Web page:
The present invention provides formulations having hypoglycemic and/or hypolipidemic activity, with or without chromium containing natural and synthetic complexes which can be applied in combination with an effective amount of one or more additional antioxidants including vitamin C, vitamin E, reduced glutathione, manganese, beta-carotene, ergothioneine, zinc, selenium, cysteine, N-acetyl cysteine, methionine or 2-mercaptoethanol.

According to an additional aspect of the present invention, there is provided a method to regulate glucose metabolism, insulin activity, lipid metabolism and lipoprotein lipase activities by applying formulations having an effective amount of hypoglycemic and/or hypolipidemic activity, with or without chromium coning natural and synthetic chromium compositions.

According to yet another aspect of the invention, there is provided a method to regulate glucose metabolism, insulin activity, lipid metabolism and lipoprotein lipase activities by applying formulations having hypoglycemic and/or hypolipidemic activity, with or without chromium containing natural and synthetic chromium compositions in combination with an effective amount of one or more antioxidants including vitamin C, vitamin E, reduced glutathione, manganese, beta-carotene, ergothioneine, zinc, selenium, cysteine, N-acetyl cysteine, methionine or 2-mercaptoethanol.

The present invention also provides a method to regulate glucose metabolism, insulin activity, lipid metabolism and lipoprotein lipase activities, including application of formulations of chromium containing natural and synthetic chromium compositions m combination with a conventional therapeutic regimen including hormonal therapy or one or more pharmaceutical agents.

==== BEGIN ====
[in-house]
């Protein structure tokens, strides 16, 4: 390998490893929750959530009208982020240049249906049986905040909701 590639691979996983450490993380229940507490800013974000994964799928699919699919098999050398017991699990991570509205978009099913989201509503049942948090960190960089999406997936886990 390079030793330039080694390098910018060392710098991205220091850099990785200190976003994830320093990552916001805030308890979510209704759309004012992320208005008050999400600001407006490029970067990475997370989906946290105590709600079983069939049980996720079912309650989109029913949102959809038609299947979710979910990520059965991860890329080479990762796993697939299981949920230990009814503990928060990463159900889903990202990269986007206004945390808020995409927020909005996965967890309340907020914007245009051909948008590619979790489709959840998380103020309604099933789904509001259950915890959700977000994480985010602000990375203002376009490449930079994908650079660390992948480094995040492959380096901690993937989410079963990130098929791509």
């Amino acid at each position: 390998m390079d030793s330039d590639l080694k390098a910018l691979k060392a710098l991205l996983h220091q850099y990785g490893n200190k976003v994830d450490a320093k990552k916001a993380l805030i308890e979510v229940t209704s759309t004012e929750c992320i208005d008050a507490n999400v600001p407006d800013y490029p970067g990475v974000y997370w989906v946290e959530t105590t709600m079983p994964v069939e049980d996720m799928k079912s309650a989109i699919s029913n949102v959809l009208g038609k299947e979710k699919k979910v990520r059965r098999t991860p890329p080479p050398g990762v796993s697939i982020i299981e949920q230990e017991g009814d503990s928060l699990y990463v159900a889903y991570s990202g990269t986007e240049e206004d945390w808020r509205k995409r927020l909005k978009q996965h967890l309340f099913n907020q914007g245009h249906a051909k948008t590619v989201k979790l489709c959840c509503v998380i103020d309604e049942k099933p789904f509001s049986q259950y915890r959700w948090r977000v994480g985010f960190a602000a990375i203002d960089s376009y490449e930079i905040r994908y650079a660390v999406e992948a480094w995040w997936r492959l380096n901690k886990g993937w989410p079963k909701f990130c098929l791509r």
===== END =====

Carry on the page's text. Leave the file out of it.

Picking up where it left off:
The present invention is based on the discovery of improved processes to produce more purified compositions having hypoglycemic and/or hypolipidemic activity, with or without chromium containing natural extracted compounds.

The present invention is based on the discovery of improved processes to produce synthetic compositions of chromium compounds.

The present invention is also based on the discovery of improved formulations of chromium containing natural and synthetic compositions which exhibit a greater potency in regulating metabolic abnormalities associated with diabetes and obesity.

It is also the object of the present invention to provide formulations having hypoglycemic and/or hypolipidemic activity, with or without chromium containing natural and synthetic compositions which are effective when used alone or in combination with antioxidants or conventional therapies.

It is an object of the present invention to provide methods for the synthesis of chromium complexes which exhibit GTF activity.

It is also an object of the present invention to provide methods for the synthesis of chromium complexes which are pure and can be prepared in large quantities without possibility of contamination.

It is another object of the present invention to provide methods for prevention and treatment of diabetes-related abnormalities in glucose and lipid metabolism, or insulin and lipoprotein lipase activities.

Still other objects and advantages of the invention will in part be obvious and will in part be apparent from the specification.

The invention accordingly comprises the several steps and the relation of one or more of such steps with respect to each of the others, and the product embodying properties, which are adapted to effect such steps and methods, all as exemplified in the following detailed disclosure, and the scope of the invention will be indicated in the claims.

3. BRIEF DESCRIPTION OF THE DRAWINGS

For a fuller understanding of the invention, reference is had to the following description taken in connection with the accompanying drawings, in which: